A Parent's Message to the Teachers - Patricia Adamo
It's amazing how much the children have learned. Many started the school years not knowing how to read, or even recognize words. They have progressed from being read to by their parents to now reading to their parents, to themselves, and to others. They are able to write and they could do some early math. As parents, we had enjoyed seeing their works on the hallways, their beautiful artwork, their interesting projects, and their very first book report. We are grateful not only for what they have learned, but how they have learned it. The teachers have provided a warm, caring and nurturing environment that was a lot of fun. The kids enjoyed learning and they enjoyed you as their teachers. I did get a chance to tack with some of the students to get some feedback on what they thought about this past year. So I am going to share with you some of their thoughts. When I asked them what they liked most about their teacher, here is what some of them said:
"I like my teacher because she taught me reading."
"I like my teacher because she gave me fun work."
"I like my teacher because she took me to field day."
"I like my teacher because she gave me extra recess."
Then I asked them what they learned the most.
One said, "I learned the most in math and reading."
Another said, "I learned the most about animals."
And this one is my favorite, "I learned to work hard."
Thank you again so much for a wonderful school year. You have prepared our children well for next year. Thank you.
A Reading from Luke 2: 41-52 - Rev. Luke Dundon, Parochial Vicar
What is Graduation? - Rev. Denis M. Donahue, Pastor
Wind Beneath My Wings
Popular posts from this blog
With the new K to 12 curriculum in the Philippines, various tracks are now offered in the last two years of basic education. The various options available obviously make it possible for students to find themselves later unprepared for the courses they decide to take in college. A student, for instance, who finishes the accounting business management (ABM) strand in the senior high school academic track, is now required to take additional courses if the student chooses to enroll in a Science, Technology, Engineering and Mathematics (STEM) major in college. These additional courses which are now called "bridging programs" are either taken during the first year of college or over several weeks in the summer before college starts. Above copied from Coldwater High School Early College Program There are bridging programs in the United States, but these are different from the ones that are now appearing in colleges in the Philippines. In Coldwater High School in Michigan, fo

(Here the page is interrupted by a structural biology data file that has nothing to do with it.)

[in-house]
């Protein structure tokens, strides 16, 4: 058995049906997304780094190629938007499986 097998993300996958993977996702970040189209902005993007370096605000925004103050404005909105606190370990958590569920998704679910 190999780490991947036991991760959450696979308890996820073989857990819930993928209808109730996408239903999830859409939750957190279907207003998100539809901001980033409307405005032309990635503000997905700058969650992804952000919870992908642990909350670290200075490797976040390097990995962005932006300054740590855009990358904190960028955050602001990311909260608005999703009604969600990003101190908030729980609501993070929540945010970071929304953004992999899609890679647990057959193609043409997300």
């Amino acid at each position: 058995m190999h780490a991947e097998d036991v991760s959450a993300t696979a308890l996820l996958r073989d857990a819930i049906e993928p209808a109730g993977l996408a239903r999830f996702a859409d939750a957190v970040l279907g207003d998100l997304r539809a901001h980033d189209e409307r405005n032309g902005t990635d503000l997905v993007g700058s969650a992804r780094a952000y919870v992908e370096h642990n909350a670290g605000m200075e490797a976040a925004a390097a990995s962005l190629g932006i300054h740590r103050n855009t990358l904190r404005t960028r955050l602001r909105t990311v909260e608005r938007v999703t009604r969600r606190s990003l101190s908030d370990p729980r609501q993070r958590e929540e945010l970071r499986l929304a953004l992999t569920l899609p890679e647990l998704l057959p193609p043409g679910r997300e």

MGA TANONG AT SAGOT HINGGIL SA Kto12 PROGRAM NG GOBYERNO NG PILIPINAS Posted on May 28, 2012 by David Michael San Juan MGA TANONG AT SAGOT HINGGIL SA Kto12 PROGRAM NG GOBYERNO NG PILIPINAS (Paunawa: Simpleng lenggwahe ang ginamit sa artikulong ito upang madaling maintindihan ng mayorya.) For the full English version please visit http://www.scribd.com/david_juan_1/d/70033985-San-Juan-David-Michael-Full-Paper-Kto12 TANONG: ANO ANG KTO12 PROGRAM? SAGOT: Ang Kto12 Program ng gobyerno ng Pilipinas ay tumutukoy sa pagkakaroon ng mandatory o required na kindergarten at karagdagang 2 taon sa dating 10-year Basic Education Cycle. Kung noon, pagkatapos ng anim na taon sa elementarya at apat na taon sa hayskul (kabuuang 10 taon) ay maaari nang makapagkolehiyo ang mga estudyante. Sa ilalim ng Kto12, bago makapagkolehiyo, kailangan pa nilang dumaan sa karagdagang 2 taon pagkatapos ng apat na taong hayskul. Sa bagong sistema, tinatawag na senior high school o junior
Hapag ng Pag-asa, Painting by Joey A. Velasco The following is an article written by Fr. James B. Reuter, S.J., originally published on the Philippine Star . HAPAG NG PAG-ASA. By Fr. James B. Reuter, S.J. The Philippine Star 04/21/2007 At the entrance of the Major Seminary of the University of Santo Tomas , in Manila , you will see a painting. It is the "Last Supper" of Joey A. Velasco. It portrays poor children from Metro Manila, all between the ages of 4 and 14, at the Last Supper with Christ Our Lord. He has called it "Hapag ng Pag-asa", the table of hope. To start with, it is not really a table. It is a big delivery box, knocked apart and nailed together again as a table. Joey Velasco himself has said: "This painting reveals a story of greater hunger than a plate of rice could satisfy. What these children are starved for is love." Realizing that his little models were real persons, he investigated the life of each of them, and wrote